A while ago I read a blog post about one woman's extremely complicated love-hate feelings about living and working in Korea, and have realised after drunkenly trying to explain aspects of that to people in Germany (mostly Hannes' long-suffering best friends; you're super nice, Lars and Nico) that they're pretty similar. Pretty similarly impossible to explain to people who haven't had a similar experience. Just like that whole Japanese language study thing.
The only person who truly gets it is Shihiayah, another student on the trip who ended up being my roommate, and somehow the only other person in the group who shared my perspective, realisations, surreal sensations, and mighty need to drink as much as possible just to deal with being there.

The trip was supposed to be all of Romania - mostly the medium-sized, medieval Transylvanian city of Cluj because that's where the university program was - and several other cities in central Europe, mainly Budapest, Prague, and Vienna. I'll explain why it wasn't toward the end of this lengthy and long-overdue confessional thing.

Before finally starting with the photo dump and story itself: the most important and first-ever travel lessons I learned while stranded in Eastern Europe with a self-obsessed, snakelike Donatella Versace wannabe and a bus full of hapless idiots were that 1) people are often lousy, as opposed to places being lousy and 2) that you should only ever travel with people you really like, and 3) never under any circumstances on anything that will or even has the potential to resemble a guided tour with a schedule that is not of your own making.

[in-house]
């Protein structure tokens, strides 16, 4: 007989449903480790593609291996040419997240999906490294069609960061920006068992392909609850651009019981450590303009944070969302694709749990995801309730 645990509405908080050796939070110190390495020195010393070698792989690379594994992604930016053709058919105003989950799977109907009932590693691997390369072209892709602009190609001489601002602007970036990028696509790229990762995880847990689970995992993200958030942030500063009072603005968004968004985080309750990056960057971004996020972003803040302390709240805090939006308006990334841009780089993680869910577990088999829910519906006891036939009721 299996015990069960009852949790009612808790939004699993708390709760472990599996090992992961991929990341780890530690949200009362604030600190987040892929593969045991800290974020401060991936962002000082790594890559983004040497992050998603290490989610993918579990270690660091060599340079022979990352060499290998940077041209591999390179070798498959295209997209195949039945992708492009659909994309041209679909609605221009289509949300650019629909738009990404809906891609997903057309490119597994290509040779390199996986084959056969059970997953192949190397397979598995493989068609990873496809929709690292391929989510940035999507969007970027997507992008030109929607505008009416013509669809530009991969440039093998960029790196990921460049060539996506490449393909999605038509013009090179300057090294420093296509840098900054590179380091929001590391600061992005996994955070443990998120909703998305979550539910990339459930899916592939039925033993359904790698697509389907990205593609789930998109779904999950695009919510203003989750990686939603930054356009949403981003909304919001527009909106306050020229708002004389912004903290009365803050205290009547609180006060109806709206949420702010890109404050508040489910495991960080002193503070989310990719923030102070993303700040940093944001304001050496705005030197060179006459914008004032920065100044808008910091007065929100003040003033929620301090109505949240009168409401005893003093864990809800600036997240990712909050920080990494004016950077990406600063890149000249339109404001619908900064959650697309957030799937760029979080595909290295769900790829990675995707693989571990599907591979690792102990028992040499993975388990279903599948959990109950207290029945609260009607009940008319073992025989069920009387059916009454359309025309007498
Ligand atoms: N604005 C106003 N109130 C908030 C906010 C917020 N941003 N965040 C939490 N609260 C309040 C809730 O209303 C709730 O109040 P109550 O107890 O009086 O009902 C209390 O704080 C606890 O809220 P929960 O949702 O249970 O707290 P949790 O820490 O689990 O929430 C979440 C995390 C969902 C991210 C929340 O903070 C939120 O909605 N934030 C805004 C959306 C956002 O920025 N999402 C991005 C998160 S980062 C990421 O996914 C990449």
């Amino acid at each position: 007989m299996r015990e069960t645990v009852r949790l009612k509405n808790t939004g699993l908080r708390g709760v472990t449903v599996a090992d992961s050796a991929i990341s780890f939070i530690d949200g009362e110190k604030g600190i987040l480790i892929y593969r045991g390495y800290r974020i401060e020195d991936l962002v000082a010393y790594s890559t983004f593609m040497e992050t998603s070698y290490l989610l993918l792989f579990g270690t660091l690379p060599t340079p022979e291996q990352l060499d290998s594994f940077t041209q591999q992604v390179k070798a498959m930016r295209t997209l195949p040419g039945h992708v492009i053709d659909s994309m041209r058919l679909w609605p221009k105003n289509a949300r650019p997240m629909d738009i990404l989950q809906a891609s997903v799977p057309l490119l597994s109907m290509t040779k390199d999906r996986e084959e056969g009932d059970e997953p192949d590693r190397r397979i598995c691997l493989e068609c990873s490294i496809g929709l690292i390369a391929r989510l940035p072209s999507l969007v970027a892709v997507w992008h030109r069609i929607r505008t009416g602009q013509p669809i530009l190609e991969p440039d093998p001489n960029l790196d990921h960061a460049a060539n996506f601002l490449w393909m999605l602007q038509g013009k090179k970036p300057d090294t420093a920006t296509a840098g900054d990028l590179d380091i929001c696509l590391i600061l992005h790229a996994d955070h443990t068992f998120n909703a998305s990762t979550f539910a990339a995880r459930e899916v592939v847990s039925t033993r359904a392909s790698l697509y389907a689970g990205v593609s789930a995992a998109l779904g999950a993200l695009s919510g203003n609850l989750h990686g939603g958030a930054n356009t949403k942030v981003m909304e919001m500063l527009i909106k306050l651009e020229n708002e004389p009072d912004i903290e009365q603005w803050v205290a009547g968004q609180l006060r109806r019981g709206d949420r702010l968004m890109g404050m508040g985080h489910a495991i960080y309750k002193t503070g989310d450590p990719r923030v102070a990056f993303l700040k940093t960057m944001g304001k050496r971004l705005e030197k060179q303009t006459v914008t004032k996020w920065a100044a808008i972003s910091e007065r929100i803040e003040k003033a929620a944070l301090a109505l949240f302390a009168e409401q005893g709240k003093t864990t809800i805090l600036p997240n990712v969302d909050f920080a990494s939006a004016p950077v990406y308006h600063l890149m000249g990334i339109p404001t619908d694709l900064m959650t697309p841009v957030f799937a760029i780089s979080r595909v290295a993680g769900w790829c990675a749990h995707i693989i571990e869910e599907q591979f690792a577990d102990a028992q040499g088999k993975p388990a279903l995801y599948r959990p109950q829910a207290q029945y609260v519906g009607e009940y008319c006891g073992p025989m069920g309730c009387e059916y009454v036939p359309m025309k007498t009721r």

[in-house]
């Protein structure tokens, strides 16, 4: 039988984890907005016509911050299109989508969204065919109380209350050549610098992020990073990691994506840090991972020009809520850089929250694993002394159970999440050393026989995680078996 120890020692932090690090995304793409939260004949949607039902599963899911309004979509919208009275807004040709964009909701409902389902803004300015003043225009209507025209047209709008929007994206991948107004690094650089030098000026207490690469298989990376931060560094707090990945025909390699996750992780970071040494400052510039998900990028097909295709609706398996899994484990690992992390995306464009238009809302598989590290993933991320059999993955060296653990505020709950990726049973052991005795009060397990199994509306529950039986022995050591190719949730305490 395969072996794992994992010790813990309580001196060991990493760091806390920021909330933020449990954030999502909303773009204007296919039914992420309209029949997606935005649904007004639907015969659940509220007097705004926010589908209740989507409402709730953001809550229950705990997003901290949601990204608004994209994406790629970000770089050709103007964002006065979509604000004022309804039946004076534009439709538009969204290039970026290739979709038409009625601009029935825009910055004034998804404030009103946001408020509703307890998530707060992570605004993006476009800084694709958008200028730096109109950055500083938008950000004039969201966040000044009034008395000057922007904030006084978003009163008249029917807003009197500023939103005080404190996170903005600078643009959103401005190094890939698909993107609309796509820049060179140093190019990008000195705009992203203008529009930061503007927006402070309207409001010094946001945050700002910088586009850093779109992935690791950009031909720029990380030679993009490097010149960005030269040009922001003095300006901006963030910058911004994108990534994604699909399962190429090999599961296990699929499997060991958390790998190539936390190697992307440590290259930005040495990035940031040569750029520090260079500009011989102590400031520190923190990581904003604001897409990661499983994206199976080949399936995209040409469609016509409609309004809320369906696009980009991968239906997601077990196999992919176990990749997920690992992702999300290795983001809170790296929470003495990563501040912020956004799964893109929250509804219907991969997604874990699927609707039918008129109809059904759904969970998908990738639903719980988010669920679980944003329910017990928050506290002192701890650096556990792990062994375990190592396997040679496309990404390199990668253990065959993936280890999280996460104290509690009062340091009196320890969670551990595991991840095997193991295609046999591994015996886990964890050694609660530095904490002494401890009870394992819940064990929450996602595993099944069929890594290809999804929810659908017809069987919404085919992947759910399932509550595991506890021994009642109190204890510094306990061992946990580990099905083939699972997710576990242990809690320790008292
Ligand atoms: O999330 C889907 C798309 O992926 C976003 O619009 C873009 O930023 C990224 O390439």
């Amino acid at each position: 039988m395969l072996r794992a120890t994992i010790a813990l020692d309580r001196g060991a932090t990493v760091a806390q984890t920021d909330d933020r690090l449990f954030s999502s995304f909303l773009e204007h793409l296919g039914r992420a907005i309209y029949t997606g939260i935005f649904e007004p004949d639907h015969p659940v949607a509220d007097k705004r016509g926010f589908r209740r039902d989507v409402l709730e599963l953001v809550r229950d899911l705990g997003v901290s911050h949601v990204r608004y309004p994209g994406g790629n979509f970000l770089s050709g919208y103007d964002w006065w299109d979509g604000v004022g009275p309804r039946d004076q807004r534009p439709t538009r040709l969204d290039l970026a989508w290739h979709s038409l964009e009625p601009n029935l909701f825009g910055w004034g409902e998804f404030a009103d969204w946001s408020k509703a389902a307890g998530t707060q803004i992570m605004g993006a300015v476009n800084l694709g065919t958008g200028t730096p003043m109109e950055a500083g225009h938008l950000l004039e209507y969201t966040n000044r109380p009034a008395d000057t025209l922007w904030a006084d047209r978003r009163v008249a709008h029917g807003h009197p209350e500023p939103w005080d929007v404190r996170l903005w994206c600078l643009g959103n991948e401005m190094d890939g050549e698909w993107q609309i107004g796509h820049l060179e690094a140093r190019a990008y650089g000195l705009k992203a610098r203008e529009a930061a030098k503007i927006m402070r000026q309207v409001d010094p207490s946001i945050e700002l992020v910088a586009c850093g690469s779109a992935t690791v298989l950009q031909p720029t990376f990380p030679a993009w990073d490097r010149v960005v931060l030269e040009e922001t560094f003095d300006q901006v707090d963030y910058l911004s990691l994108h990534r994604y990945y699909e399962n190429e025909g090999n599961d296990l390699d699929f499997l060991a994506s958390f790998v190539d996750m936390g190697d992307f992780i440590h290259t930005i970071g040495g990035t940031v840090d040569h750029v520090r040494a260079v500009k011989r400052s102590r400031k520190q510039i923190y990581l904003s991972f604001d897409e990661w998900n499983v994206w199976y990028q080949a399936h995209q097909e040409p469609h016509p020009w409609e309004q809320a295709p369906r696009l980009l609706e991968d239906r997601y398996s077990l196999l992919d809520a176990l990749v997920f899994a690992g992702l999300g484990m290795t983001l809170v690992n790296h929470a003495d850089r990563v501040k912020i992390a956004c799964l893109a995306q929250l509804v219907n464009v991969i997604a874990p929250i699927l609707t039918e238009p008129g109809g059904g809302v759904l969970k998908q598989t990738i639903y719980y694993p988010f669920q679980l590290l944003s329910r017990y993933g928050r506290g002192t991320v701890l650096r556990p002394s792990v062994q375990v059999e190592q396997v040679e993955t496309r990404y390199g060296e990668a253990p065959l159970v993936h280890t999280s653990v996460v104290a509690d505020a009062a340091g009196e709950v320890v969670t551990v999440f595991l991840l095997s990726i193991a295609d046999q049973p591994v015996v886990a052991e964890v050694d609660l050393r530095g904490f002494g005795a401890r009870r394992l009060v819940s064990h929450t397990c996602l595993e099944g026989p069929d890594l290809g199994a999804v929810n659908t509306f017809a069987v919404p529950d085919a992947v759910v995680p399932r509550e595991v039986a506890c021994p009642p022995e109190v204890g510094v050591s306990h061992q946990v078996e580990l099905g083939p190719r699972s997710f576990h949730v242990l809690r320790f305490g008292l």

So, while I have a lot of bad things to say about this whole fist-time-out-of-the-U.S. sojourn, I've got tons of good things to say about Romania itself. I'm still interested in the language and culture and wish that I had the self-discipline and focus to continue studying it on my own. Most of the people there, just like most of the people in most places, are very nice and friendly and decent, and the country itself is beautiful. I encourage people to visit and definitely want to go back myself, once we're living in Europe.

Oh, and here's Paris from the air:

No comments:

Post a Comment